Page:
Classifiers or Counters
In Japanese, they use a type of grammar word called a counter or classifier. This way of speaking exists in many eastern Asian languages.
In English and many other languages, there are ways to indicate plural. For example, one person two people. In Japanese, that’s not the case. Whether you have one or a hundred, the word never changes. In fact, some people I’ve met think its strange to have to refer to plurals of things.
So in Japanese, you don’t usually have to worry about referring to how much or how many of something there is. But when you do, there are specific counting systems for different groups of items.
First, there is a general counting system. This can be used to count anything and it’s the one that I use the most!
一つ hee tote sue
二つ foo tawt sue
三つ meet sue
四つ yote sue
五つ eat soot sue
六つ moots sue
七つ naw nawt sue
八つ yawts sue
九つ ko ko note sue
This system of counting stops at 10.
The three most common you will encounter are for thin objects, 枚 (my); for long slender objects such as pens, pencils and bottles, 本 (hone); and for small objects, 個 (ko).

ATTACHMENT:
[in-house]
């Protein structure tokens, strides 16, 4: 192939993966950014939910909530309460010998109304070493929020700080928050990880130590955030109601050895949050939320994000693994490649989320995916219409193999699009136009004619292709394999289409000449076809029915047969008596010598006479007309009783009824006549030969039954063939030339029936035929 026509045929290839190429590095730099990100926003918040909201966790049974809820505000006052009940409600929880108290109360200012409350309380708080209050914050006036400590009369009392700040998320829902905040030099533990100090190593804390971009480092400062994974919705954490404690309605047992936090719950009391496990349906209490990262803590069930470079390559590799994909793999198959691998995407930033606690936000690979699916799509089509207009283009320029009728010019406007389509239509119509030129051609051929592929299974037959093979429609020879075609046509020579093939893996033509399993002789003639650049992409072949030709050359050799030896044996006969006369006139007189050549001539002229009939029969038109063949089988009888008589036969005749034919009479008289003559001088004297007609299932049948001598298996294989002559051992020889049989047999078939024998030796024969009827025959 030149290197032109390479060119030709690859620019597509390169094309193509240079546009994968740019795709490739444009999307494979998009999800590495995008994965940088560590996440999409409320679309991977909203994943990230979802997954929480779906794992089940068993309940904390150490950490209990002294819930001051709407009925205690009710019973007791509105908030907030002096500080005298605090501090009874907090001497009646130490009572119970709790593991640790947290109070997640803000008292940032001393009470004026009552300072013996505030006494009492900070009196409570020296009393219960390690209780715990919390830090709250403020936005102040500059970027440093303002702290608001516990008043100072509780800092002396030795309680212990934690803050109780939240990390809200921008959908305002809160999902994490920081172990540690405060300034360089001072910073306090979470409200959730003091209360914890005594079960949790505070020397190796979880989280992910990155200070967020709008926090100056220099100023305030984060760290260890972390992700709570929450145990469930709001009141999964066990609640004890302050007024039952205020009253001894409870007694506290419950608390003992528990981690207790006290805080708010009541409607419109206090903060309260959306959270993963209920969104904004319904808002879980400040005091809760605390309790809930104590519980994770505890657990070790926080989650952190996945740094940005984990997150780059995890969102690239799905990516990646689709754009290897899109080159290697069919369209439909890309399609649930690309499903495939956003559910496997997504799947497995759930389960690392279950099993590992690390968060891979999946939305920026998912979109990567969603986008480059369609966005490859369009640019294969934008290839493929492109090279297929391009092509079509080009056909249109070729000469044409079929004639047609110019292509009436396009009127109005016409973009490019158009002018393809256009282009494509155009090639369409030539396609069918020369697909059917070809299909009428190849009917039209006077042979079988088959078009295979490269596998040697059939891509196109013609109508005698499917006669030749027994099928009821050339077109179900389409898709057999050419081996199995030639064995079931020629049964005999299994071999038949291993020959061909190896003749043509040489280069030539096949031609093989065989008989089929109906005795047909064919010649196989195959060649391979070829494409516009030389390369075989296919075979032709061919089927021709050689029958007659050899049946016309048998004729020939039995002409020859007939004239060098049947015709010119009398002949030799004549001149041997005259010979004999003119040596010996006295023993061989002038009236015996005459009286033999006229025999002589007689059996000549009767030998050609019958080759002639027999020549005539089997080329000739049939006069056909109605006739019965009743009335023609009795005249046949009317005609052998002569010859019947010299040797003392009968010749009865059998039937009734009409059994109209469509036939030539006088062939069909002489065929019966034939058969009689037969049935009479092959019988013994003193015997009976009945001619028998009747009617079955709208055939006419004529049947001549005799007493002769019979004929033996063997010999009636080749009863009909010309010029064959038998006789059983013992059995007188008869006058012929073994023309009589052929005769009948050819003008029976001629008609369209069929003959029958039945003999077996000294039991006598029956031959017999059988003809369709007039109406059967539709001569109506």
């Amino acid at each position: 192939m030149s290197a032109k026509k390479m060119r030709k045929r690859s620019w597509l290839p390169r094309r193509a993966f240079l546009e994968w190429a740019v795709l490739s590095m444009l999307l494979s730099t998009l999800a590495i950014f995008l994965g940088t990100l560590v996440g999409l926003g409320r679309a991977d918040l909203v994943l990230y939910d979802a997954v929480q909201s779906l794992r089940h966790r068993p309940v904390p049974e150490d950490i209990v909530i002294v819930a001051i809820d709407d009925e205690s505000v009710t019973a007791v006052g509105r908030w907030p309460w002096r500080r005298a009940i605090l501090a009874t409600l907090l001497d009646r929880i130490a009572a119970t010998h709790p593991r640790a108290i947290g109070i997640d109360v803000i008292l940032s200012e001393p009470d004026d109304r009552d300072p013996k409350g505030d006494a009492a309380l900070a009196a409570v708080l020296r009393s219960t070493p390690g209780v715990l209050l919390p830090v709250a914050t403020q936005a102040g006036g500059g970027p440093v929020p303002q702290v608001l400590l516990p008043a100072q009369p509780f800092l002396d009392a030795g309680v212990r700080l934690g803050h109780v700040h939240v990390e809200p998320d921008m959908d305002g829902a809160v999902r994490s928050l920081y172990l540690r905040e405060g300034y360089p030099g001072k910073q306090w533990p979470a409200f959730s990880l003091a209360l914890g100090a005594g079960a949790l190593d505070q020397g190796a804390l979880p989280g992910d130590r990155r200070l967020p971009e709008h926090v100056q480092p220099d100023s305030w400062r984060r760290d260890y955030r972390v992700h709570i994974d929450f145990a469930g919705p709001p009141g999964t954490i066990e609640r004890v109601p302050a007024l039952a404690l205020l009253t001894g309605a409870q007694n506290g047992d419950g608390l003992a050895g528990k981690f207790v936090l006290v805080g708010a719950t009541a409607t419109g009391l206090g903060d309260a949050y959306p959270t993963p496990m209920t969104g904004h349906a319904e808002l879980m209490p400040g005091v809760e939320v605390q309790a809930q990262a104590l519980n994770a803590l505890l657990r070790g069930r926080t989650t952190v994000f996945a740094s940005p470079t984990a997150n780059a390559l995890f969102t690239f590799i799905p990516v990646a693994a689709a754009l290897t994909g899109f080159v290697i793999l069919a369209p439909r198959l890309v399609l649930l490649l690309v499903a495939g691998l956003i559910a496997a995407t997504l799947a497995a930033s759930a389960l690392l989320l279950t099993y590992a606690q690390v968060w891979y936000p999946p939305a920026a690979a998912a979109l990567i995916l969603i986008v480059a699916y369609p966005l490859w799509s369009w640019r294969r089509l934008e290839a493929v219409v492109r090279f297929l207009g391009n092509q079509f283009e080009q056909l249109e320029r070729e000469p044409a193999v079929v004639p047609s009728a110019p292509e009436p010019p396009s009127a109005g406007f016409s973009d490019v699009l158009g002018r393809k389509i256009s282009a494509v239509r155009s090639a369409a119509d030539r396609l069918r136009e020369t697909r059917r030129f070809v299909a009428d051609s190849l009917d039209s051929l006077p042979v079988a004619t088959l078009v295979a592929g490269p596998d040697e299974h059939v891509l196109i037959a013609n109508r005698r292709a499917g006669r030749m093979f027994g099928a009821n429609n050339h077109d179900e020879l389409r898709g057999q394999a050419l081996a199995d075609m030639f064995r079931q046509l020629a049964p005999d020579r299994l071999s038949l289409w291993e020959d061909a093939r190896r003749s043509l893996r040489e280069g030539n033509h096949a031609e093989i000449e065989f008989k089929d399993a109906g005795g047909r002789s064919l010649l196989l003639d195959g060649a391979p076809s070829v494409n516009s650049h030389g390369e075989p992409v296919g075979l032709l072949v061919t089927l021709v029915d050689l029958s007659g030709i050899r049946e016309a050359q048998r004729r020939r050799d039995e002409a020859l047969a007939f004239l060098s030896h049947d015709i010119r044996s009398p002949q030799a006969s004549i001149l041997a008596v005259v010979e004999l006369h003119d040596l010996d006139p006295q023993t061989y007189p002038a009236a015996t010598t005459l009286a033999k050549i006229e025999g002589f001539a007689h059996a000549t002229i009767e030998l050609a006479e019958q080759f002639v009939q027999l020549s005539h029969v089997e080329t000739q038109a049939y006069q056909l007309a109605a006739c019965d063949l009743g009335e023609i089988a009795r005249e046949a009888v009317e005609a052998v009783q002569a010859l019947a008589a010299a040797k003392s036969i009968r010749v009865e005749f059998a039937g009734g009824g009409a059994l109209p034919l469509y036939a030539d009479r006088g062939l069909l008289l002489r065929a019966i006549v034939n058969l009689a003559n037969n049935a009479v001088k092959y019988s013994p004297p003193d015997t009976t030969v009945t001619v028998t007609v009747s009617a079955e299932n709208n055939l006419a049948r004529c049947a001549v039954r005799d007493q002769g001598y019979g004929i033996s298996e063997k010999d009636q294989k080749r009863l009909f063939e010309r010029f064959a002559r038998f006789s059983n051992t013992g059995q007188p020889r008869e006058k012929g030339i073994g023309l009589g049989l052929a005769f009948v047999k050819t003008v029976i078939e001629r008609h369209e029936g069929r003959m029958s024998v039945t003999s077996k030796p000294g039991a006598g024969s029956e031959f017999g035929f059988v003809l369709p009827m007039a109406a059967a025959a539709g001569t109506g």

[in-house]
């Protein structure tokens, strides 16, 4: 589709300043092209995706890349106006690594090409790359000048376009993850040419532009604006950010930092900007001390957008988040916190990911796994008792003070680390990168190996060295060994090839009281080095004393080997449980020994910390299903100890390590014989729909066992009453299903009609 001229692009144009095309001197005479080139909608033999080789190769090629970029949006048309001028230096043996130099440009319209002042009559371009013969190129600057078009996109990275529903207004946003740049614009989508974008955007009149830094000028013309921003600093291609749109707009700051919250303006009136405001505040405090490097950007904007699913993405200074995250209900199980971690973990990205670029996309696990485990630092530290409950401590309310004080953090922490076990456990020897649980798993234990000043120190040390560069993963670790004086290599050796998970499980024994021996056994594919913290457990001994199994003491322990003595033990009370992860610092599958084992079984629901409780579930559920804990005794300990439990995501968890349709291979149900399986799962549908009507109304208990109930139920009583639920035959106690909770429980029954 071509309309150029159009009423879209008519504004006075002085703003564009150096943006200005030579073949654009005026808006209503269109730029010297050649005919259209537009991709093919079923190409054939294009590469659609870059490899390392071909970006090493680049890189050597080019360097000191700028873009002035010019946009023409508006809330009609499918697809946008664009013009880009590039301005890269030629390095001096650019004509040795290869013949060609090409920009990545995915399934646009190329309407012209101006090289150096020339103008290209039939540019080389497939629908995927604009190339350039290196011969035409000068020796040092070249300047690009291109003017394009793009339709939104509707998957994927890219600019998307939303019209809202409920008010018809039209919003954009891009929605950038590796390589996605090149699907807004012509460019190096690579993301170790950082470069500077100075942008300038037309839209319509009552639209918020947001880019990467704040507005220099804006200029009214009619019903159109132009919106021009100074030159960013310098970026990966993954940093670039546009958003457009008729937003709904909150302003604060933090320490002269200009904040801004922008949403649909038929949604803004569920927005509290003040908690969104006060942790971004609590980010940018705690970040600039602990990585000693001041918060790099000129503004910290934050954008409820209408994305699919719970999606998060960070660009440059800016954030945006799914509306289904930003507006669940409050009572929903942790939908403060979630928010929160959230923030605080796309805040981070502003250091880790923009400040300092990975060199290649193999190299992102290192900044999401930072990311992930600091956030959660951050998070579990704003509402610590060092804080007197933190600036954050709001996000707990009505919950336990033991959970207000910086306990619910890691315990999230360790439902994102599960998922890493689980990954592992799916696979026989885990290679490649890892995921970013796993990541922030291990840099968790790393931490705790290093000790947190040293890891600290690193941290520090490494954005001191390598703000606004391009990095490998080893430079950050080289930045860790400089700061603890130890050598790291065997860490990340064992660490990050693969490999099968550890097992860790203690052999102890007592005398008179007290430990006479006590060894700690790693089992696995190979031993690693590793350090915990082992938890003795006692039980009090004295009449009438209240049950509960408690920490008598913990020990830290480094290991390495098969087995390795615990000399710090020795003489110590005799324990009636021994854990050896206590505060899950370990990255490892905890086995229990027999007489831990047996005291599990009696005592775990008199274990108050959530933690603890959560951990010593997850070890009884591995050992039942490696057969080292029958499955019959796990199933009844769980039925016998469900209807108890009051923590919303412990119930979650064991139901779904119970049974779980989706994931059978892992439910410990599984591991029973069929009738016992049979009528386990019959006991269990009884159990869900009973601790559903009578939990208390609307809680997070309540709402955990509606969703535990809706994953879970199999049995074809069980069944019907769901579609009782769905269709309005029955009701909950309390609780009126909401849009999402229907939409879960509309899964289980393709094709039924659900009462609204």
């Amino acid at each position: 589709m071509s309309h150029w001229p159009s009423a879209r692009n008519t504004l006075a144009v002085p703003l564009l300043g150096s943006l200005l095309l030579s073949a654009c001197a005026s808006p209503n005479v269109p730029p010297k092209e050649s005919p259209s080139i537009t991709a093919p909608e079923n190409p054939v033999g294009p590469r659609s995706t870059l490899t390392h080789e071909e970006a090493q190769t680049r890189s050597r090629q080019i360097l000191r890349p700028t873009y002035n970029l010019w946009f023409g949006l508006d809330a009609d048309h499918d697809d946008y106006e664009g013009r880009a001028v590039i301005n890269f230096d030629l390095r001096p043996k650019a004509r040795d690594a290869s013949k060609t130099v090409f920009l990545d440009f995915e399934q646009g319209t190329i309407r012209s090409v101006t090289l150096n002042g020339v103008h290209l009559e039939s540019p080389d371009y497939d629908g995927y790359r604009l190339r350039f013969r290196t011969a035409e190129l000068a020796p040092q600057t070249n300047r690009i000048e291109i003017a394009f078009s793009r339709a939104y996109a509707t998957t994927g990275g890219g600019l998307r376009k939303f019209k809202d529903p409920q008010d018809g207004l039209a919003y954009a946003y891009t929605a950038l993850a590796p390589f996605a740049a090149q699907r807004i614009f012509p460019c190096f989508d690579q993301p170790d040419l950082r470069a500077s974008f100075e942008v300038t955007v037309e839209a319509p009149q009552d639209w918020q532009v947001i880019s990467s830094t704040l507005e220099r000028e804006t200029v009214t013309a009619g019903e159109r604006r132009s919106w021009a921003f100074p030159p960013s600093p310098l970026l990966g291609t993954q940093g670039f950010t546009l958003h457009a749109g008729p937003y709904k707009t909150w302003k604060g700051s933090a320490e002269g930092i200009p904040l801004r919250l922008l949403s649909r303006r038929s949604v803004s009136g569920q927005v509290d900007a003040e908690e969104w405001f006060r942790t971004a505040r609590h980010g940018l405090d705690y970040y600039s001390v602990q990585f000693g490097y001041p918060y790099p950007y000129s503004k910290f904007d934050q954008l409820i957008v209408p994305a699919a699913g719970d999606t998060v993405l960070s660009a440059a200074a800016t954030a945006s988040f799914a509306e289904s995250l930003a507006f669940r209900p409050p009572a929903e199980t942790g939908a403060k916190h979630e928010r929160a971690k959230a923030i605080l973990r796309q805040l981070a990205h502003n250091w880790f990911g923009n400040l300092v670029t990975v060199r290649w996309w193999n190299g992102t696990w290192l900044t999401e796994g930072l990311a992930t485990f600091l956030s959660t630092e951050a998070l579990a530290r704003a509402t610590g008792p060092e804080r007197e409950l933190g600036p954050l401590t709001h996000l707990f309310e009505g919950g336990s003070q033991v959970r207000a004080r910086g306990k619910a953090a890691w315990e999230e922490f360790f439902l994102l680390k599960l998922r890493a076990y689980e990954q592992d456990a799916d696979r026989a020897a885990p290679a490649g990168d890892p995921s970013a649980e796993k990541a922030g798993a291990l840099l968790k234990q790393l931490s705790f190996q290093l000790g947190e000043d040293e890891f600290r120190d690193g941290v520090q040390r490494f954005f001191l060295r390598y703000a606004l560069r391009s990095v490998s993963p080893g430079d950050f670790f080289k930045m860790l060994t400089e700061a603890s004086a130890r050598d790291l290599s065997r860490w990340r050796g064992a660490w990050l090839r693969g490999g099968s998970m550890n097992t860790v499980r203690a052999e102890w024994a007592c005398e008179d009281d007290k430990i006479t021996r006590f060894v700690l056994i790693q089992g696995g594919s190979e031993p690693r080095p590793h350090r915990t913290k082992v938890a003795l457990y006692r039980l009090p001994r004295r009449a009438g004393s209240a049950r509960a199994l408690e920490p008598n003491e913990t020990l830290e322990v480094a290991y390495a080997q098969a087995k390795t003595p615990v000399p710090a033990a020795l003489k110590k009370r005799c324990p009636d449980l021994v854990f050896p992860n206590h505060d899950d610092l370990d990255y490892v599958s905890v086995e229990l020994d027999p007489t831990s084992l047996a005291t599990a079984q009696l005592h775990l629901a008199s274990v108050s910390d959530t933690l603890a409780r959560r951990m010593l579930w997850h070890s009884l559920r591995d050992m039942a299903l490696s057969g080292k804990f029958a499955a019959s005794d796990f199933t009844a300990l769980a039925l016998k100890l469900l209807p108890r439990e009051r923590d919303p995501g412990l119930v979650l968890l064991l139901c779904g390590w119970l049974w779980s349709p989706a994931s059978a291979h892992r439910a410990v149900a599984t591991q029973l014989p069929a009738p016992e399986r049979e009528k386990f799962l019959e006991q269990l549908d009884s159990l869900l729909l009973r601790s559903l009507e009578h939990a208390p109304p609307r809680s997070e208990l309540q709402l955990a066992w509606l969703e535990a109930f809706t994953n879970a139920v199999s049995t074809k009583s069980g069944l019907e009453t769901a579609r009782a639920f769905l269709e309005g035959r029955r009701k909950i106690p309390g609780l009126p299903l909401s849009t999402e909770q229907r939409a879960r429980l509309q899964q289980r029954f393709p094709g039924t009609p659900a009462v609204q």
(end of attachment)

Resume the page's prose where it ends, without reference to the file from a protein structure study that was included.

一本 (ee pone)
二本 (nee hone)
三本 (sawm bone)
一枚 (ee chee my)
二枚 (nee my)
三枚 (sawm my)
一個 (eek ko)
二個 (nee ko)
三個 (sawn ko)
There are many counters for objects, so much so that even Japanese people don’t even know them all. Not to worry though. The ones contained in the counter lessons and ones you can find on the internet are all you need.
The one thing to be careful of is the pronunciation. Some of the counters change depending on what number they are with. For example, 本 (hone) becomes (pone) when put with 1 and (bone) when it’s put with 3.
When counting or stating how many of something, the object comes first, then the counter.
ペン三本 (pen sawm bone) This means: 3 pens
紙一枚 (kaw mee ee chee mai) This means: one piece of paper
Another counter that you will be likely to use is the one for people. For one and two people, it has an irregular form. After that, it’s pretty easy.
一人 (he toe ree)
二人 (foo taw ree)
三人 (sawn neen)
四人 (yo neen)